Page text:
Each morning, I woke up before the sun was up, threw on a tank top and yoga pants, bundled up in a sweater I had bought at the markets, and headed downstairs for tea. On my way, I would look out at the silhouettes of the Himalayas as dawn was breaking. Every day, I would breath in deeply, thankful for the opportunity to complete my yoga teacher training at Rishikesh Yog Dham. Ending up there was quite the journey, but as soon as I arrived, I felt right at home, and that feeling continued throughout the entire month I was there.
Since I had always wanted to practice yoga in India, it was an easy decision for me to get my 200 hour yoga teacher certification there. I was lucky enough to find a school tucked away in a town where the Ganges River makes its way into India from the Himalayas. Each day was magical and full of an energy I wouldn’t have had anywhere else in the world. Plus, it was an honor to practice yoga in the place of its origin and get my knowledge from the source.
After a crazy seven hour overnight cab ride from Delhi to Rishikesh, I arrived at four in the morning and was greeted by my pranayama teacher, Vikal, as well as the kitchen staff, who helped me check in and bring my bags to my room. Immediately, I knew I was going to like it there, I could just tell by the energy and how friendly everyone was even though my arrival had awakened them. I settled into my room and tried to sleep even though it was difficult, especially since my room’s front and back balconies offered stunning views of the rolling green landscape that surrounded the school.
Since I had arrived early, I had two days to wander around and get used to the ten and a half hour time difference. Slowly, I began to meet the other people who would be on this journey with me, but on the first Sunday night, we all finally gathered together for puja, a prayer ceremony, and to meet with our teachers. This left me feeling excited and a little intimidated by what I had signed up for, but an e-mail sent by the director and one of our asana teachers, Arvind, confirmed that I had made the right choice. He told us that we were bound to have some struggles along the way, but we were all there to support each other and he’d be there if we needed him. Even though I was nervous, I took comfort in his words and that he reached out to us right away.
Each day was relatively the same, as we woke up at five-thirty for tea. As the weeks rolled on, we’d all show up later and later to chug down our tea before classes. On Mondays, Wednesdays, and Fridays, we would meet outside, fill up our neti pots with saline water and clean out our sinuses. After two weeks, we also all attempted to use a Sutra (rubber) Neti to further clean out our nasal cavity. We were taught how to correctly insert the neti up our nose and pull it out of our mouth, and while many were able to do this, just the thought of it upset my stomach, so try as I might, I wasn’t successful.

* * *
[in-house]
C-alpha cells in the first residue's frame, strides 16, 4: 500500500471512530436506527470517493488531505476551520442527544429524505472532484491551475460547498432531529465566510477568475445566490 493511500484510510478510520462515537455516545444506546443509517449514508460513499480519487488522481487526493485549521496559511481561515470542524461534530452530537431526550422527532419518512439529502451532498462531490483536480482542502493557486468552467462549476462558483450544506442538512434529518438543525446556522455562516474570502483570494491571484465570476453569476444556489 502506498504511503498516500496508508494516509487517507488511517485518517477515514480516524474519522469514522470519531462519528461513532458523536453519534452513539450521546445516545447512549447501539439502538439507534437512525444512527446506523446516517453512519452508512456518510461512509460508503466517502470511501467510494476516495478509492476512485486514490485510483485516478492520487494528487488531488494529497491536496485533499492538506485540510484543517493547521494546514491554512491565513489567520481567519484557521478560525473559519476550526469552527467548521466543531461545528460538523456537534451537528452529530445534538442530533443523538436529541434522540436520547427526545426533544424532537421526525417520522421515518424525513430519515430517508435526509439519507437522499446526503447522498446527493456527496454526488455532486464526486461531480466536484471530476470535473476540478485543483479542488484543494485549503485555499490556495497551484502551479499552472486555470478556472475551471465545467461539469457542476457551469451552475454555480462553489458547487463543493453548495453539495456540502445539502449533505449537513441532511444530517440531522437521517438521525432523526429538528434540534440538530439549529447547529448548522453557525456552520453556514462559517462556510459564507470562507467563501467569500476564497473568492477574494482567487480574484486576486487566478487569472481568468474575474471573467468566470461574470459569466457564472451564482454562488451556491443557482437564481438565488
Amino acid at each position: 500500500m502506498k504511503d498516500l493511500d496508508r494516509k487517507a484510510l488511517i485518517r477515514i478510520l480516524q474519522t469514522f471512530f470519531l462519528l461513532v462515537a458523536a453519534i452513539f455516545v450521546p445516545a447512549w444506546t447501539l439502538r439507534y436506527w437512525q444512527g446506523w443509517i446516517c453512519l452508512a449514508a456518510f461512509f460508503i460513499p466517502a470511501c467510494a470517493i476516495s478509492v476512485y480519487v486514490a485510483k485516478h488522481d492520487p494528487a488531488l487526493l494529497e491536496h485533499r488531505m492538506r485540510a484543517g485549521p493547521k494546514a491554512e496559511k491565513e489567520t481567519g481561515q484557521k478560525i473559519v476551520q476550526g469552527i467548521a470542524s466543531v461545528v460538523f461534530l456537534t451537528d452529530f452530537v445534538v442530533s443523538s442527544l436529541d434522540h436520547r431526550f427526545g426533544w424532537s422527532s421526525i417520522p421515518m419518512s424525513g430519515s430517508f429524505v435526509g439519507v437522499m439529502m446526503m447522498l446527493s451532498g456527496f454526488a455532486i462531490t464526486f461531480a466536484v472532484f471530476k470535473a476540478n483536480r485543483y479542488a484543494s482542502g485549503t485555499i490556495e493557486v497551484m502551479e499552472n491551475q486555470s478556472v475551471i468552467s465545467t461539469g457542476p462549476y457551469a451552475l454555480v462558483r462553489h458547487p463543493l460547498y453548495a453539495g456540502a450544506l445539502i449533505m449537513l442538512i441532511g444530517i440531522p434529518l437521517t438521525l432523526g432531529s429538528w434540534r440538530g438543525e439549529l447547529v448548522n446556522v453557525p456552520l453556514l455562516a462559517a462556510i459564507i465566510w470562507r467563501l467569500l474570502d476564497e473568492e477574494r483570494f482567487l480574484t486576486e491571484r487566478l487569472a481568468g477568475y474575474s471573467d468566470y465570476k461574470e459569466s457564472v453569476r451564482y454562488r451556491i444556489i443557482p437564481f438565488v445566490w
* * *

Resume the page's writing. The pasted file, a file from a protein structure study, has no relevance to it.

After our morning cleansing process, we would head upstairs for pranayama and mediation, which included breathing practices and learning mantras in Sanskrit. It was such a calming and peaceful way to start the day.
At seven, we would have our first asana class with Yash, which would get our bodies up and ready for the day ahead. He was calm and soothing in his practice and made everything look easy, even when it wasn’t. But he was also supportive when we were practicing our asanas, and his class was one of my favorite parts of the day, even when it pushed my limits.
At around nine, we would have a breakfast of a flat rice, corn flakes with warm milk, oatmeal, or noodles, with a daily selection of fresh fruit, and if we were lucky, chai masala. Otherwise, it was a lemon-ginger tea, which was equally delicious, but in India, I seemed to crave chai masala more than anything else.
After breakfast, we would make our way back upstairs for an hour of philosophy, where we’d discuss yoga in further detail, specifically the teachings of Patanjali, as the Yoga Sutra is one of the most important texts in yoga philosophy. This class had a lot of information, but it was so interesting to learn about yoga in depth while situated among the Himalayas.